With approximately 48,500 vehicles licensed with TCD, there is a lot of competition for space when driving on our narrow roads. If you consider distracted driving, impatience, inadequate training and impaired driving, it does not take long for traffic mishaps to occur. As many as 800 collisions a month, in fact!
But Bermuda’s roads don’t have to be this dangerous. And it is up to all drivers to make a change.
Drive for Change and the Bermuda Road Safety Council are advocating for non-selective roadside sobriety testing, speed cameras and the introduction of a graduated licensing program. These moves will help to make Bermuda’s roads safer, but there are simple measures that individual drivers can take to stay safe while driving.
Studies show that speeding does not get you to your destination much faster, particularly on Bermuda’s roads where drive times are short and the lanes are tight. Stick to the speed limit and be patient. If it means leaving a bit earlier, adjust your schedule to allow enough time to get to your destination without feeling the need to rush.
Stay In Your Lane
Bermuda’s roads have two official lanes of traffic, but many drivers use an imaginary “third” lane down the middle of the road. This bad habit can result in collisions to both oncoming traffic and those in the lane in which you should be driving. These crashes can be avoided if drivers stay in their designated lane.
Dangerous overtaking is a major factor in road accidents in Bermuda. With cars and bikes overtaking long lines of traffic in addition to overtaking at inappropriate places and junctions, the chance for a collision increases significantly. Stay in your lane and arrive safely.
Impaired driving is a serious issue on our roads: three quarters of road deaths in Bermuda involve alcohol or drugs. It is not only illegal to drive while under the influence of drugs and alcohol, but it also makes you a serious danger to both yourself and everyone around you. The following digital map provided by ‘A Piece of the Rock’, provides a list of locations of all road fatalities over the past 10 years, and is designed to commemorate the lives of those lost and create broad awareness of this issue, to ensure that more people are not added to the list. In addition, the maps also provide the number of fatalities per constituency along with the contact details for the respective MP, so residents can directly contact their MPs and demand action.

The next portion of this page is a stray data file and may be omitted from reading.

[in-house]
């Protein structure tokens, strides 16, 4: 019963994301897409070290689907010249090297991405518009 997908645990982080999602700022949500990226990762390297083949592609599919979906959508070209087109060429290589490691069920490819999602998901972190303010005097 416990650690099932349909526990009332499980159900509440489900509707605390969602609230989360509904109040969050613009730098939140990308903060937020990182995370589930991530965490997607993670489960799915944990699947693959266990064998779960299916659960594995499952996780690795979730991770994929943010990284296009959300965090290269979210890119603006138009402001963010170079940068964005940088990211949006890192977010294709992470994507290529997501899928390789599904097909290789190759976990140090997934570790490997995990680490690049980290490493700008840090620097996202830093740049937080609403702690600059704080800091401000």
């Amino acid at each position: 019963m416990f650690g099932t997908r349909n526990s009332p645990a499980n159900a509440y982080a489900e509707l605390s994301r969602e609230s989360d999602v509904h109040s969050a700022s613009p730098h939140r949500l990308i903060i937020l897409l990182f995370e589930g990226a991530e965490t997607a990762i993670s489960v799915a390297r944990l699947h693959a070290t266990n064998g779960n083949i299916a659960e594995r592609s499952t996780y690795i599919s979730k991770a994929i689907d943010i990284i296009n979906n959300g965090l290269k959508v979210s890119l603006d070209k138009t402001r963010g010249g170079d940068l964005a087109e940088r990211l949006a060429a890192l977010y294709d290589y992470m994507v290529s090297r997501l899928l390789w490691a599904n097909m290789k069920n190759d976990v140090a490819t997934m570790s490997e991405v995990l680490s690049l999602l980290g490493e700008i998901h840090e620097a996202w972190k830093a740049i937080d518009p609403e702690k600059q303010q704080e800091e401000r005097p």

Make it a priority to never be under the influence of drugs or alcohol while driving.
Distracted driving is an increasing hazard especially while texting or using mobile phones. Put your phone away while you are driving. Take away the temptation and concentrate on the road.
When you are driving a vehicle, pay full attention to what you are doing. Driving without due care because of lack of attention is a major cause of accidents.
Have Adequate Insurance
Senior Magistrate Juan Wolffe cites driving a vehicle without the proper insurance as one of the most serious offences on Bermuda’s roads. He told The Royal Gazette: “If there’s any offence that should lead to someone being taken off the road, it’s that. The consequences of doing that are serious, and I see it all the time.” He explains that without insurance, someone involved in a road accident can face hefty expenses. Car and bike insurance are required by law, and a vehicle should not be driven until it has the necessary coverage.
Argus insurance representatives can help to ensure you have the coverage you need.
The Bermuda Motorcycle Academy B/Moto motorcycle training program provides riders with on-road and in-class training to be safer on the road. While not mandatory, the training has already proven invaluable in developing safe driving habits with its participants.
Aside from other risks of poor driving habits, traffic tickets can result in the possibility of losing your license. Good habits can ensure these things do not happen. Be patient, be courteous and observe the rules of the road. If everyone adopts safe driving habits, our roads will become a much safer place for all of us.